OTTAWA - The officer who was in charge of military police investigators in Western Canada insists Cpl. Stuart Langridge's suicide note was kept from his family for 14 months because it was evidence.

But Maj. Dan Dandurand was unable to tell a public inquiry what relevance the note had to an investigation that was already closed.

Langridge hanged himself in barracks at the Edmonton garrison in March 2008 and left a suicide note that asked his family for a small, private service, although his mother and stepfather consented to a military funeral.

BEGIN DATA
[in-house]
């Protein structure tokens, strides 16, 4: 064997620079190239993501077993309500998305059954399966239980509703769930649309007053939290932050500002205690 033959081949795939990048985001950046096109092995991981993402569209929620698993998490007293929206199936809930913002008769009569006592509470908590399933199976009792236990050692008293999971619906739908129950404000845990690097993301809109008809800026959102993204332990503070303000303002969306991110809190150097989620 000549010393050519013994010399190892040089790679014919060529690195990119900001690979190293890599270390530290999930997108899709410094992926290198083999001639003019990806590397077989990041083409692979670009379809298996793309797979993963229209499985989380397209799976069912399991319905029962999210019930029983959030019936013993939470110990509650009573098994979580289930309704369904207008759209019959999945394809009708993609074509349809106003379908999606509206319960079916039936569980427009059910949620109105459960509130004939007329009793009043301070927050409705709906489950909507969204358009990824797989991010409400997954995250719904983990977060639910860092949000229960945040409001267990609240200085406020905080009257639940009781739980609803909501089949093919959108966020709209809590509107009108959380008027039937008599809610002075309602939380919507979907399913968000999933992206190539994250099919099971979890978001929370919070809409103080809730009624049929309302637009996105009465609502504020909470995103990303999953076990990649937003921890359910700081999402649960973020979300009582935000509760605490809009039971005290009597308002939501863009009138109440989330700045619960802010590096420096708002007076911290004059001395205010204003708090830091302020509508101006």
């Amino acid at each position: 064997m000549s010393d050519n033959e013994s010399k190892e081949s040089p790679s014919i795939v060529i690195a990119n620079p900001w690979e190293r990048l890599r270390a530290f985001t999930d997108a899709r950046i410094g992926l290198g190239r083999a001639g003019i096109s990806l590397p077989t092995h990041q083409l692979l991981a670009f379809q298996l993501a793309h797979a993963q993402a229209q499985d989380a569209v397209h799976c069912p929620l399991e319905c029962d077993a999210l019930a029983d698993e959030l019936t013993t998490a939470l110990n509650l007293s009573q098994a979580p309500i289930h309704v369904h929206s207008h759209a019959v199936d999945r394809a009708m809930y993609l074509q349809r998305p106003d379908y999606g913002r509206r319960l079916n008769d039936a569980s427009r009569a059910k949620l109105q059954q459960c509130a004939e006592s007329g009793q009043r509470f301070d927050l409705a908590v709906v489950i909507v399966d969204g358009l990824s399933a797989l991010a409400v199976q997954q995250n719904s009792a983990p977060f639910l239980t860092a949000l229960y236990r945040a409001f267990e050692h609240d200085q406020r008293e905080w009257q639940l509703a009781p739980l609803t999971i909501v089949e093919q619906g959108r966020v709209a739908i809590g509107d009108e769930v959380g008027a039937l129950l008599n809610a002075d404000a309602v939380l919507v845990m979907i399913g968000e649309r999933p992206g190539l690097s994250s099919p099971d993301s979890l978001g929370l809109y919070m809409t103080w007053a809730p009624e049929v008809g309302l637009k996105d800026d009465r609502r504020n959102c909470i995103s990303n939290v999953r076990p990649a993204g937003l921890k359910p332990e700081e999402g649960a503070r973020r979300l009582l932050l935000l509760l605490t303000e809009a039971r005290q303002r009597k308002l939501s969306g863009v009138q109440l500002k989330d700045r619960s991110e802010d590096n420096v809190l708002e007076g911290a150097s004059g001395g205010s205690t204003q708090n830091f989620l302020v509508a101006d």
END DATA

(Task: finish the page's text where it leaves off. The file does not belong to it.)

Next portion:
The family wasn't aware of the note until a board of inquiry was convened to investigate the Afghan veteran's death.

Evidence put before the Military Police Complaints Commission shows investigators were reluctant to release the note to both army board and the family because it was material to the case.

Sheila and Shaun Fynes, Langridge's parents, were provided with a photocopy of the note and military policy required them to file a formal access to information request in order to get the original.